Do I need one for my woodburning stove? Your woodburning stove should be properly insulated, and should not require a draught excluder. If the rope around the door doesn't fit properly then you may get draughts, which can be remedied by replacing the rope.
Can I use it in my gas flue? Gas Safe state that gas flues must not be blocked. Customers do purchase Chimney Sheep™ to insulate their chimneys above gas fires that are rarely used, and make sure that the tag is visible and the safety sheep card is on display. However Chimney Sheep Ltd cannot recommend that you use a Chimney Sheep™ in a gas flue.
I've got a damper – do I need a Chimney Sheep™? The damper mechanically closes the chimney, or can be partially closed to restrict the movement of air within the chimney. It will help to reduce draughts, but you will find that a lot of central heating air will still get up the chimney past the damper. We don't want to sell you something you don't need, but even with a damper you will benefit from having a Chimney Sheep™ in place.
My chimney throat is more than two feet / 60cm above the fireplace - can I still use a Chimney Sheep? You may find it easier to use a chimney balloon in this circumstance. However, a lot of customers prefer to use a chimney sheep. The sheep comes with a handle and one extension rod, making the total length 1 foot / 30cm. You can extend the length by adding one or two rods, making the total length 2ft / 60cm. If you add any more rods it starts to get a bit wobbly, and it is difficult to get enough pressure to push the sheep into the correct location. If you get a piece of plumbing pipe, vacuum cleaner pipe, or strong cardboard tube, you can fit this over the extended handle and use it to push the sheep in place.
Will it stop birds from nesting in my chimney? The Sheep goes in near the bottom of the chimney, and jackdaws nest at the top, though the nesting debris often finds its way to the bottom. You need a cowl that is wired into place in such a way that determined beaks can't un-pick it. A friend had her cowl pecked off, and a very determined jackdaw lined sticks up on the roof in readiness for when the fire was out. As soon as it was out, the jackdaw was in there busy blocking up the chimney. The only way she could be thwarted was by having a sweeps brush at the top of the chimney throughout the nesting season. If you leave the Sheep in all summer then be very careful about removing it, it could have a range of debris collected on it.
Will it cause problems with damp? The wool is naturally breathable and will allow moisture to permeate through. If you have a problem with damp in a chimney it may be that the warm damp air is rising into the flue then condensing on the cold walls higher up. A historical buildings expert has been consulted and confirmed that the Sheep would not cause any issues with damp.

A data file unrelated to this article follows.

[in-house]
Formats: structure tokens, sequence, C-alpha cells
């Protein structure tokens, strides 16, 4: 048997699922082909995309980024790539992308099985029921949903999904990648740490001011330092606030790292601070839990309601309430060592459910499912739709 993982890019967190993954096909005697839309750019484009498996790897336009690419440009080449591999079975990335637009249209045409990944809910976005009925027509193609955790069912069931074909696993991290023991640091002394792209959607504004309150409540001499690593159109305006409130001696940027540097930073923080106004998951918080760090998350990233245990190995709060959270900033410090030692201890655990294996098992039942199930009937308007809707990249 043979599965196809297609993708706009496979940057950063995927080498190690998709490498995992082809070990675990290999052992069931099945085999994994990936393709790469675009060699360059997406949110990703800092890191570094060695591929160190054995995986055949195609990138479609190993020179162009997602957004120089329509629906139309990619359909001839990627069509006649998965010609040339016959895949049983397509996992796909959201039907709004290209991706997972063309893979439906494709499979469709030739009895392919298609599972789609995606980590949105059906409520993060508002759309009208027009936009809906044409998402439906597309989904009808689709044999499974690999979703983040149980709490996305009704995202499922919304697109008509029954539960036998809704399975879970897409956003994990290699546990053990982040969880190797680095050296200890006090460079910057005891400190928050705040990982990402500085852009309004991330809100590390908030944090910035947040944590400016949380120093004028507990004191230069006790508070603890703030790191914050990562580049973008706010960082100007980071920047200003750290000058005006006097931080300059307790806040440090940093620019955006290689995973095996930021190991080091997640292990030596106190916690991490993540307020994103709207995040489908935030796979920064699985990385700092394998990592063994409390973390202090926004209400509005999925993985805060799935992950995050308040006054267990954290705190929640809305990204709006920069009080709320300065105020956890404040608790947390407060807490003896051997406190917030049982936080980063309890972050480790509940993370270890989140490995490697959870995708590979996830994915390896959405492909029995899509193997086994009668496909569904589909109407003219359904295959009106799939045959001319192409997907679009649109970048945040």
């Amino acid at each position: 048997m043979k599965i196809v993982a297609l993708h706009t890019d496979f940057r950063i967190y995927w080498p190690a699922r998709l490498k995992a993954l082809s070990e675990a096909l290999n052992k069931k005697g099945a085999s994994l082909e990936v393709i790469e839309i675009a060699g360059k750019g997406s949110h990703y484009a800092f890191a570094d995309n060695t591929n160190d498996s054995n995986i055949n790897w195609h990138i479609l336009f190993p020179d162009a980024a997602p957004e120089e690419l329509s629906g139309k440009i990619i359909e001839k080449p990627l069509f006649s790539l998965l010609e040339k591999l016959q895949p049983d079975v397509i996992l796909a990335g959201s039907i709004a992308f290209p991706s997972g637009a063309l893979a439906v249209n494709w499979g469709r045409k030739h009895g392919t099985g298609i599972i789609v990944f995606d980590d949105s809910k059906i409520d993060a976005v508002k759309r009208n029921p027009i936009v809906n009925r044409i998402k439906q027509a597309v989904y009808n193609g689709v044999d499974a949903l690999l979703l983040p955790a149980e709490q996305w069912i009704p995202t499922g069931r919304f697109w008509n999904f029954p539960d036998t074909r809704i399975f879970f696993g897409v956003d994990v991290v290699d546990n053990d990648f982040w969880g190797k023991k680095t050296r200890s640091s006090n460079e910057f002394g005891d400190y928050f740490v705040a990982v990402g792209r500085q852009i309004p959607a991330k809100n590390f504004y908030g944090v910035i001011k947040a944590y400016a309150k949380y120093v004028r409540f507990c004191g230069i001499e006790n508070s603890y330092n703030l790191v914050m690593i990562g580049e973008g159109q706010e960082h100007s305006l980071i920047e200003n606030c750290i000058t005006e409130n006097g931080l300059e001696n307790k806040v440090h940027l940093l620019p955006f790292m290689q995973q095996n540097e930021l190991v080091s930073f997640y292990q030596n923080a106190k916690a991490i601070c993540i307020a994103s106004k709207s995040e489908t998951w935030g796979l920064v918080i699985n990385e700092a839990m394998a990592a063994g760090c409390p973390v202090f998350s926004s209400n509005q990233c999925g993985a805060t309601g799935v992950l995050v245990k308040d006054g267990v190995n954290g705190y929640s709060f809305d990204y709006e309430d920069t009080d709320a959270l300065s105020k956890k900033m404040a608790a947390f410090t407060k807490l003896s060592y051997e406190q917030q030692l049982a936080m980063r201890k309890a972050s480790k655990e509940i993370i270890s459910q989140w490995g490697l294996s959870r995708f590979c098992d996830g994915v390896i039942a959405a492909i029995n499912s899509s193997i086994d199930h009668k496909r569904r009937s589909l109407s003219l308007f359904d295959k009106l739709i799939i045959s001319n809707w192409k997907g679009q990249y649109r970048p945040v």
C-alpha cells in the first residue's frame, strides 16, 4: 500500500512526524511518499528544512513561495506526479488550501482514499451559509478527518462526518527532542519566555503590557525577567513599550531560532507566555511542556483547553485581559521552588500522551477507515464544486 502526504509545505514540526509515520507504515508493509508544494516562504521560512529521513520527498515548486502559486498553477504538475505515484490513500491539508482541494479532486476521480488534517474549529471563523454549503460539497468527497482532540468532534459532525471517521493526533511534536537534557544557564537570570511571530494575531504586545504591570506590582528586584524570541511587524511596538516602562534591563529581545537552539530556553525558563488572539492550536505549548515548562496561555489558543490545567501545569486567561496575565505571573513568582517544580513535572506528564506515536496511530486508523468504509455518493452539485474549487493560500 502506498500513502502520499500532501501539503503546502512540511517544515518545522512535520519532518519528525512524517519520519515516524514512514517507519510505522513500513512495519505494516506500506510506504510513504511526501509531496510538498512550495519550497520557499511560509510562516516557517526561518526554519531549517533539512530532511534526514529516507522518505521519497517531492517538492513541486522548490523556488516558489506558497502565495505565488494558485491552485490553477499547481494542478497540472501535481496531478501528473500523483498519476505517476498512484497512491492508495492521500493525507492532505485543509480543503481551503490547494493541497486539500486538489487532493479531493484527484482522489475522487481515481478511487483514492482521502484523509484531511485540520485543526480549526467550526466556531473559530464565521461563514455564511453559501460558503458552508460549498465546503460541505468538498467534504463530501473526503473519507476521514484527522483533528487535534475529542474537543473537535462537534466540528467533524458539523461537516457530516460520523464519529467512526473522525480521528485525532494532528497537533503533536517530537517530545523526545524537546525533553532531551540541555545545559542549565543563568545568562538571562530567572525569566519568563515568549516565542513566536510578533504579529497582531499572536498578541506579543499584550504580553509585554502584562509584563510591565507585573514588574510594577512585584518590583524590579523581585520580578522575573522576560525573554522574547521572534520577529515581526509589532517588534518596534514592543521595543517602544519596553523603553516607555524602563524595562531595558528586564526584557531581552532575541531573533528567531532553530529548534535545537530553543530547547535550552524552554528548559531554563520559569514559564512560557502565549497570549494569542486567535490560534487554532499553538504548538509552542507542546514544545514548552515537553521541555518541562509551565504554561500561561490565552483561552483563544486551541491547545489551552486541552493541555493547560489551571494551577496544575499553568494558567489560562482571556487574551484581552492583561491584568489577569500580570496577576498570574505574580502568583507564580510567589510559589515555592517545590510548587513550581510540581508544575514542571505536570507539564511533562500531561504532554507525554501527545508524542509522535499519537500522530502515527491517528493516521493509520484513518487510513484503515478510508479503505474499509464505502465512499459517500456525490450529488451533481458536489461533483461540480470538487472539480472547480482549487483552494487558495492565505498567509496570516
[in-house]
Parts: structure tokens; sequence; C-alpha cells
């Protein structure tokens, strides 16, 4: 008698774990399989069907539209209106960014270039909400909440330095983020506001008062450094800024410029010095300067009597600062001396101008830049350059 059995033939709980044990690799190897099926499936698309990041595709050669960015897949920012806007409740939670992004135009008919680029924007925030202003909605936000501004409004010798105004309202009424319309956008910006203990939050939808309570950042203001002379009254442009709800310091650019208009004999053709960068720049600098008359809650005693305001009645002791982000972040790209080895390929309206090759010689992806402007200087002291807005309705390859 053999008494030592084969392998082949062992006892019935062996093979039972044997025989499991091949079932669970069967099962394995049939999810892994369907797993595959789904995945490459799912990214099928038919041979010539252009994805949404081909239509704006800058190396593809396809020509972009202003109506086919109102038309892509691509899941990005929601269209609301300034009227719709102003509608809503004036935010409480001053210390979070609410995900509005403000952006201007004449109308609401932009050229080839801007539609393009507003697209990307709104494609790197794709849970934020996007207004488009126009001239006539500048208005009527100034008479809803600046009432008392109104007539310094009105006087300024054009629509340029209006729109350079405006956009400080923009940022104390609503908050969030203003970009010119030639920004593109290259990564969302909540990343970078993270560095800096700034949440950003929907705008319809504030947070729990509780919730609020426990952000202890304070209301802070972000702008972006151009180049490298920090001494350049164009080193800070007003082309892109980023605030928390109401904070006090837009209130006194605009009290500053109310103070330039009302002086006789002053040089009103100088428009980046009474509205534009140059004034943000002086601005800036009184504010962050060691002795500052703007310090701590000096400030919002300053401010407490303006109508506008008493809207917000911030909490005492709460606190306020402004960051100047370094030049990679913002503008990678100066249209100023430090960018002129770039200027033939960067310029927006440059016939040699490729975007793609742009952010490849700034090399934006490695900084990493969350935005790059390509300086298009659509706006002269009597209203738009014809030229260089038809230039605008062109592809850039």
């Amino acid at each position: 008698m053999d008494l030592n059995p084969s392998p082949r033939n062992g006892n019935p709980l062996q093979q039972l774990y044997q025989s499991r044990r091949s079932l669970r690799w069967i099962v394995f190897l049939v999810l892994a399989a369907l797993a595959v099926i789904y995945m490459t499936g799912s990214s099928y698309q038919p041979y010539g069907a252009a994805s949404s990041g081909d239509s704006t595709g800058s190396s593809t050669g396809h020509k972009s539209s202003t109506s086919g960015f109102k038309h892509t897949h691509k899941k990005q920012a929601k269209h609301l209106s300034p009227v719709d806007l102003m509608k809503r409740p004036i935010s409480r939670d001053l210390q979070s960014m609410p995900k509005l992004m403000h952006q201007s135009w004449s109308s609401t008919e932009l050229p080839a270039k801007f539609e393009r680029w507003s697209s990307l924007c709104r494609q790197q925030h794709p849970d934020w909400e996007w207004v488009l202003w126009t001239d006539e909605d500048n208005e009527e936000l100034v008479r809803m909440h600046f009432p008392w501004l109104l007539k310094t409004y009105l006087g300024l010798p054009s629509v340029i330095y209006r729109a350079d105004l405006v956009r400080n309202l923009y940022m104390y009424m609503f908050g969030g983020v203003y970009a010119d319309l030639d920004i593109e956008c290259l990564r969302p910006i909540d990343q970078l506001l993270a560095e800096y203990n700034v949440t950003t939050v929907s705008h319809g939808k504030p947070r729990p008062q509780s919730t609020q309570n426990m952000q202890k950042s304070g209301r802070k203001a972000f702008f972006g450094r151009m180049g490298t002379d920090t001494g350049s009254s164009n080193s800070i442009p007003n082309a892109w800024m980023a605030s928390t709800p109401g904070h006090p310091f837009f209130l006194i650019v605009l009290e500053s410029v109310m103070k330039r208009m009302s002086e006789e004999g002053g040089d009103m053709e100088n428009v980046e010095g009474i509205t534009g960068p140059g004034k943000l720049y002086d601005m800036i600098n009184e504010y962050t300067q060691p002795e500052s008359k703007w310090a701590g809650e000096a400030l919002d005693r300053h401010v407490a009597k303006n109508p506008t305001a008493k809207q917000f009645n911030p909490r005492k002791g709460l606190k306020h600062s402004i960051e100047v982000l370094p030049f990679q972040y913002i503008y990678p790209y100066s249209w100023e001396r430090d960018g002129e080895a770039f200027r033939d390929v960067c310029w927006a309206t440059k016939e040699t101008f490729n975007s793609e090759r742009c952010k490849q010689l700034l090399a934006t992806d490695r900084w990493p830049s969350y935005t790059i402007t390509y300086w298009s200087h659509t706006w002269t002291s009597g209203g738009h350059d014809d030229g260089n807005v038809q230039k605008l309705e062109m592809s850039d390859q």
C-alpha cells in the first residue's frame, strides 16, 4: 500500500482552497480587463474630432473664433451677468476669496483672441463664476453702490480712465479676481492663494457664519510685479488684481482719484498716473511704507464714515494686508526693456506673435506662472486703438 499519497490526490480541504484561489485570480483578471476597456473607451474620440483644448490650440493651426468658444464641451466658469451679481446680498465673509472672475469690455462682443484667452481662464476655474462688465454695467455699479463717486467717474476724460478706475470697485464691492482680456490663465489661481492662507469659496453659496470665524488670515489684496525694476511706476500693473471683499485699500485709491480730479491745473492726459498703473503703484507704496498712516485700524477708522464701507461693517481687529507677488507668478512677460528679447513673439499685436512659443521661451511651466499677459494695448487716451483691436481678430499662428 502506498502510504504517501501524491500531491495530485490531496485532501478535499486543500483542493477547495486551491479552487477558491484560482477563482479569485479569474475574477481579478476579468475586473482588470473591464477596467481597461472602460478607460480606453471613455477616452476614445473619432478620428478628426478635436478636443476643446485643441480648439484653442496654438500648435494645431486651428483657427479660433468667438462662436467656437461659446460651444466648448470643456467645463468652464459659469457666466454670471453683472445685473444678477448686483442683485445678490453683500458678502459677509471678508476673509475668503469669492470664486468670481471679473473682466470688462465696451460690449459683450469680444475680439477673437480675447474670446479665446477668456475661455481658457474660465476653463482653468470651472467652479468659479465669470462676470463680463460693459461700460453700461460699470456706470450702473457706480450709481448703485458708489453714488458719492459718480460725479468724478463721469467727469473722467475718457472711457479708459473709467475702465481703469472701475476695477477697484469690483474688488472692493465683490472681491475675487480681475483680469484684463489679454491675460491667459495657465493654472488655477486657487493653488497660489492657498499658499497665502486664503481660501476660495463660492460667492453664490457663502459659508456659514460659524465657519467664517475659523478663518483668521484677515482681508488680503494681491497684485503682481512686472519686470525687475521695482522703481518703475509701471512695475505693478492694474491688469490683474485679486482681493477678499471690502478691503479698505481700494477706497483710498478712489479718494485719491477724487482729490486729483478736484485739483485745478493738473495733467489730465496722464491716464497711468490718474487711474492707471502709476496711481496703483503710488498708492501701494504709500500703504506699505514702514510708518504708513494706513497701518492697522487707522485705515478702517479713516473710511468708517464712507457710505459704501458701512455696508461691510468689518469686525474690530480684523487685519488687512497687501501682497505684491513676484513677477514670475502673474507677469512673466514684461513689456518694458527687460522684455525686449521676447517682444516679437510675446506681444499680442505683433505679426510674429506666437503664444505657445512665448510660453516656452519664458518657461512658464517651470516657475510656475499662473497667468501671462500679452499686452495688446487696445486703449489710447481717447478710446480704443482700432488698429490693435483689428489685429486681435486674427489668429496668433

I have a chimney cap – do I still need one? Even with the chimney capped a lot of warm air will rise into the chimney where it’s not needed. As we said, we don’t want to sell you something you don’t need, but the Sheep has been trialled in capped chimneys with favourable results. It also stops dirt and mortar from spilling into the room from older chimneys.
I've seen chimney balloons for sale – how do these compare with Chimney Sheep™? The chimney balloon is a good way of blocking a chimney if you don't want to use the fire. Once in place it's a bit fiddly to take out then put back in again. The Chimney Sheep™ is easy to put in and take out as many times as you like.
What saves more money - a Chimney Sheep or a Chimella chimney umbrella? Chimella claim that using their product can save up to £200 per year. This is based on the fact that the Building Research Establishment estimate that 40 cubic metres of air is lost up a flue per hour. Depending on how much has been spent heating that air, up to £200 worth of warmth can be lost. Chimney Sheep has been tested by the University of Liverpool. The Chimney Sheep will save around 4% of your heating costs, and often more. This is an average of around £64. Chimney Sheep chimney draught excluders are made of a thick layer of felted wool and will stop a greater amount of airflow than the Chimella. Chimney Sheeps could save up to £200 in some properties but we keep our claims to what we have tried and tested.